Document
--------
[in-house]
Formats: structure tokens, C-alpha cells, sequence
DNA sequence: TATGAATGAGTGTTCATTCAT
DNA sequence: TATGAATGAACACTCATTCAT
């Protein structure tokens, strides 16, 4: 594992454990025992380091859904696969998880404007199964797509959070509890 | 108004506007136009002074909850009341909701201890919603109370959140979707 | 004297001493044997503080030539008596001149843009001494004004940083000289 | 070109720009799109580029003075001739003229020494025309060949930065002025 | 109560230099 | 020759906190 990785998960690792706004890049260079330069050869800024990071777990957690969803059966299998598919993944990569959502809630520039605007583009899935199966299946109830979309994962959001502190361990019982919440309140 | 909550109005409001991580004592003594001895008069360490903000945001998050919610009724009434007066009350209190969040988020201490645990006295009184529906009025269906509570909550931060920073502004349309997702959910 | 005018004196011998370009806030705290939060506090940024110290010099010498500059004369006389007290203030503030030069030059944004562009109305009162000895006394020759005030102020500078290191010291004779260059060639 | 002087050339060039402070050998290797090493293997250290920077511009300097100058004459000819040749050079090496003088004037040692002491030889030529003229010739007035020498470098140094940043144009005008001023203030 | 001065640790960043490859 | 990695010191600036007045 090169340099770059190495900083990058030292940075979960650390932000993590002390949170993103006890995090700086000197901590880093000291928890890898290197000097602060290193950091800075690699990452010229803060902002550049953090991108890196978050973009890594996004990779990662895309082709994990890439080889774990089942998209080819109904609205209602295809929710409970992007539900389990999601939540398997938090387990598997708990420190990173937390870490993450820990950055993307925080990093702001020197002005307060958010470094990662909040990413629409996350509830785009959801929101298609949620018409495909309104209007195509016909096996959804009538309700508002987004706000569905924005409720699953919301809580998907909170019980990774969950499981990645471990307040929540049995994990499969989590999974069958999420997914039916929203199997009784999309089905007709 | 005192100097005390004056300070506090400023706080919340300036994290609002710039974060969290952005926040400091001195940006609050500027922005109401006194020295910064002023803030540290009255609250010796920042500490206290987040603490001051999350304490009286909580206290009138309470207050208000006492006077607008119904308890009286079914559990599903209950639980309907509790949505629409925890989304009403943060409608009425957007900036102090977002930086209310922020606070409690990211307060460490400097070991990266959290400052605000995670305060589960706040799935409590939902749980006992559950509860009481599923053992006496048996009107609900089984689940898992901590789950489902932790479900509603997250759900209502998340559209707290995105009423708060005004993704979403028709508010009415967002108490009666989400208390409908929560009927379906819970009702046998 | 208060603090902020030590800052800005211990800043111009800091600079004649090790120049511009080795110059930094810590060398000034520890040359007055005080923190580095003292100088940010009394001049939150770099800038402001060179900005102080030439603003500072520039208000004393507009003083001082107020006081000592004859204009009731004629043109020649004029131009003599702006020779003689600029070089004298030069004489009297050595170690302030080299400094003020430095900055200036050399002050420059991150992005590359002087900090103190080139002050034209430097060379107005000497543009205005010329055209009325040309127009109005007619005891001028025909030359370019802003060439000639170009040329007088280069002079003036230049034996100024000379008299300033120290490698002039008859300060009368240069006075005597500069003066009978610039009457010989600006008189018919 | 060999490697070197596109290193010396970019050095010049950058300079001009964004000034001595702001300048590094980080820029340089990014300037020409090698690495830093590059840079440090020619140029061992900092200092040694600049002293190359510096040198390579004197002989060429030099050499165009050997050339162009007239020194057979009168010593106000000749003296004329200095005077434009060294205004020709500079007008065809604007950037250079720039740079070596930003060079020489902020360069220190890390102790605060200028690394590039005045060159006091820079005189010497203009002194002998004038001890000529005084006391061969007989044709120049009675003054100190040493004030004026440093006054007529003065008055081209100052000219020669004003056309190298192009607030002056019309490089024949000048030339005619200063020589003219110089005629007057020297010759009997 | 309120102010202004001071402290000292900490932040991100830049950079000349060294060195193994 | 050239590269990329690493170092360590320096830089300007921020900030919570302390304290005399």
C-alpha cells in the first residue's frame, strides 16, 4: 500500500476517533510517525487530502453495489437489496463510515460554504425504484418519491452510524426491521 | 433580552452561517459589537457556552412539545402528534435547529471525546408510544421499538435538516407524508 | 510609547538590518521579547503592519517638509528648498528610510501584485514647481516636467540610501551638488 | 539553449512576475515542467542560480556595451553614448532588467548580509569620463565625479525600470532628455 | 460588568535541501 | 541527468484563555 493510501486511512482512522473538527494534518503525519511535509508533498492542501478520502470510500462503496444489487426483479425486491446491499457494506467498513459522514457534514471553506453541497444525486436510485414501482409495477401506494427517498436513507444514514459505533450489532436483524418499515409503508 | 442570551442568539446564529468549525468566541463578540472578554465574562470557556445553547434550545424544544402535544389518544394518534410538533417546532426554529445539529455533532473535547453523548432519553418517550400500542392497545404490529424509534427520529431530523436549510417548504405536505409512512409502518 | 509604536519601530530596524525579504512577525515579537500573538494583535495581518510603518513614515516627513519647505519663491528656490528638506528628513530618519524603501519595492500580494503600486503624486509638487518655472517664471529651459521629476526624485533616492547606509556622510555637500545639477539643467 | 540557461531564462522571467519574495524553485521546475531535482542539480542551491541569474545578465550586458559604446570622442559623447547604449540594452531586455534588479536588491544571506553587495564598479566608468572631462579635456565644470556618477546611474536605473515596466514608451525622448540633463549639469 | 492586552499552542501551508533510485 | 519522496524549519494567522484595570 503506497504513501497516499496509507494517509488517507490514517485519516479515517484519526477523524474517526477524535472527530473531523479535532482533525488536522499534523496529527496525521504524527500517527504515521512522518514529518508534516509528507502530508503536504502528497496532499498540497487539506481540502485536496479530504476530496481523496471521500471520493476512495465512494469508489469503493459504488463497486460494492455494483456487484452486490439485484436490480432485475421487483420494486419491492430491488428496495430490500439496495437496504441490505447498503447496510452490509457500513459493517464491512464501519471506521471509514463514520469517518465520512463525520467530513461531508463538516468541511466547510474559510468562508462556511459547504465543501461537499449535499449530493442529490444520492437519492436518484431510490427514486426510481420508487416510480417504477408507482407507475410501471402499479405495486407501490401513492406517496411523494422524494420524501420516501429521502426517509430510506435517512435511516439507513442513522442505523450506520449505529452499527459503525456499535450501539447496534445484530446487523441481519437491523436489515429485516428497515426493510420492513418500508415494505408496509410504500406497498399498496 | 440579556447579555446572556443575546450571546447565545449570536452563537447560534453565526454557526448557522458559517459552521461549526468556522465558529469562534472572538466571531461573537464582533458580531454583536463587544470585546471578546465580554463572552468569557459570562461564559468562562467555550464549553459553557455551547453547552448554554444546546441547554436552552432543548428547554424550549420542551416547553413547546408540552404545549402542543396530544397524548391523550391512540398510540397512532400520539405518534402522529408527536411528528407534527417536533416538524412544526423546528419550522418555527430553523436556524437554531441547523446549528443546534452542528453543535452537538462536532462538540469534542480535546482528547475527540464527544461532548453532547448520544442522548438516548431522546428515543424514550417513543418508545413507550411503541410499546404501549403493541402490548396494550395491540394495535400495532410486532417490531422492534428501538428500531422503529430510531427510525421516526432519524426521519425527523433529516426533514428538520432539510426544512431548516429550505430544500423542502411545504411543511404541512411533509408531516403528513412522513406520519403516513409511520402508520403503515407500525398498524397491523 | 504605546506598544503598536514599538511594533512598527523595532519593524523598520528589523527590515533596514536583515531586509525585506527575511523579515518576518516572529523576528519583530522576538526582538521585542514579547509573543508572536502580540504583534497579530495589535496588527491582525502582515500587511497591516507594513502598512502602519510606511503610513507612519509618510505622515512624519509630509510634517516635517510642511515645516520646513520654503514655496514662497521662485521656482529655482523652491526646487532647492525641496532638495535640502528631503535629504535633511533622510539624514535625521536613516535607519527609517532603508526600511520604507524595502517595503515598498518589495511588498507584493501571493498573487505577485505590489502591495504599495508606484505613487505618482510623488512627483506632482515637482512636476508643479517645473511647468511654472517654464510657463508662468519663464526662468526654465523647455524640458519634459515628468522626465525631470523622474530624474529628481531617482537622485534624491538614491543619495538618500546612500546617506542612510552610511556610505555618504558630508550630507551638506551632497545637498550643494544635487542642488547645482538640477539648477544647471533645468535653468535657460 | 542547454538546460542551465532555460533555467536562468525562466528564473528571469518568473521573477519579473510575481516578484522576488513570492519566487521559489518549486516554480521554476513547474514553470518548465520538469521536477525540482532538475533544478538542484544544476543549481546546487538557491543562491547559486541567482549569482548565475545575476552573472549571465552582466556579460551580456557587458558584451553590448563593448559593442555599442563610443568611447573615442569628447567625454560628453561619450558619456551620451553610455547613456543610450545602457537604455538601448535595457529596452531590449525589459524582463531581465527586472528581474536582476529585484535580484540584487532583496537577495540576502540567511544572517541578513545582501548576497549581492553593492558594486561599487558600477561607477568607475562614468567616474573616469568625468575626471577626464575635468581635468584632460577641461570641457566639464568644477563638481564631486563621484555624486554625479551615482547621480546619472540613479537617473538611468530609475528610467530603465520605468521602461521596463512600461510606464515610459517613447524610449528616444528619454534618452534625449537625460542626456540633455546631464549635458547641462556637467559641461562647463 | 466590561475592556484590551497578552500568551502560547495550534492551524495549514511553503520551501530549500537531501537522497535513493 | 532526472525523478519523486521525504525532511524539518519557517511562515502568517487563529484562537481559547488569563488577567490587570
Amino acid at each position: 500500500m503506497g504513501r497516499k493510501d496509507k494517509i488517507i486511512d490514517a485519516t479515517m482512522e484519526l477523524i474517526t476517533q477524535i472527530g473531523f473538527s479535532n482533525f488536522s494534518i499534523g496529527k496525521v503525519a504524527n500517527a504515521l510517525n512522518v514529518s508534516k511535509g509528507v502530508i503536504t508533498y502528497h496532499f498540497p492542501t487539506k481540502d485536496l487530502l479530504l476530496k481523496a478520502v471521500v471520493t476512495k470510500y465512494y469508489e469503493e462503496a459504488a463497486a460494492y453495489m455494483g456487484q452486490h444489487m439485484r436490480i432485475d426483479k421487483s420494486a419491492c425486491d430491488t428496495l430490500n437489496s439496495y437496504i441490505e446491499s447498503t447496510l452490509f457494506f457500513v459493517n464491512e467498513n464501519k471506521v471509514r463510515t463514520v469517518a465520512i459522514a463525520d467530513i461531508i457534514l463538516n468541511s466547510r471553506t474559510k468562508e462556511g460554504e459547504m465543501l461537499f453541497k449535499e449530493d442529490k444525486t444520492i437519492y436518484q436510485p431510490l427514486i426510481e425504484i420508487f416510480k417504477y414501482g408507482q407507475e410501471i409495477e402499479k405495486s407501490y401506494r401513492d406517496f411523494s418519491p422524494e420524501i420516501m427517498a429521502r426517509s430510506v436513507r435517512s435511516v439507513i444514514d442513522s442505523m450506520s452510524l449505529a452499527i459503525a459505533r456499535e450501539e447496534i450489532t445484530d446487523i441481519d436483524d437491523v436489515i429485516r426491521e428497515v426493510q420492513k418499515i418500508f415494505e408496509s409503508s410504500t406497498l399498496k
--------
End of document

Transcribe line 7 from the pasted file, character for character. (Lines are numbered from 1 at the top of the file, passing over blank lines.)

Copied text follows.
Amino acid at each position: 500500500m503506497g504513501r497516499k493510501d496509507k494517509i488517507i486511512d490514517a485519516t479515517m482512522e484519526l477523524i474517526t476517533q477524535i472527530g473531523f473538527s479535532n482533525f488536522s494534518i499534523g496529527k496525521v503525519a504524527n500517527a504515521l510517525n512522518v514529518s508534516k511535509g509528507v502530508i503536504t508533498y502528497h496532499f498540497p492542501t487539506k481540502d485536496l487530502l479530504l476530496k481523496a478520502v471521500v471520493t476512495k470510500y465512494y469508489e469503493e462503496a459504488a463497486a460494492y453495489m455494483g456487484q452486490h444489487m439485484r436490480i432485475d426483479k421487483s420494486a419491492c425486491d430491488t428496495l430490500n437489496s439496495y437496504i441490505e446491499s447498503t447496510l452490509f457494506f457500513v459493517n464491512e467498513n464501519k471506521v471509514r463510515t463514520v469517518a465520512i459522514a463525520d467530513i461531508i457534514l463538516n468541511s466547510r471553506t474559510k468562508e462556511g460554504e459547504m465543501l461537499f453541497k449535499e449530493d442529490k444525486t444520492i437519492y436518484q436510485p431510490l427514486i426510481e425504484i420508487f416510480k417504477y414501482g408507482q407507475e410501471i409495477e402499479k405495486s407501490y401506494r401513492d406517496f411523494s418519491p422524494e420524501i420516501m427517498a429521502r426517509s430510506v436513507r435517512s435511516v439507513i444514514d442513522s442505523m450506520s452510524l449505529a452499527i459503525a459505533r456499535e450501539e447496534i450489532t445484530d446487523i441481519d436483524d437491523v436489515i429485516r426491521e428497515v426493510q420492513k418499515i418500508f415494505e408496509s409503508s410504500t406497498l399498496k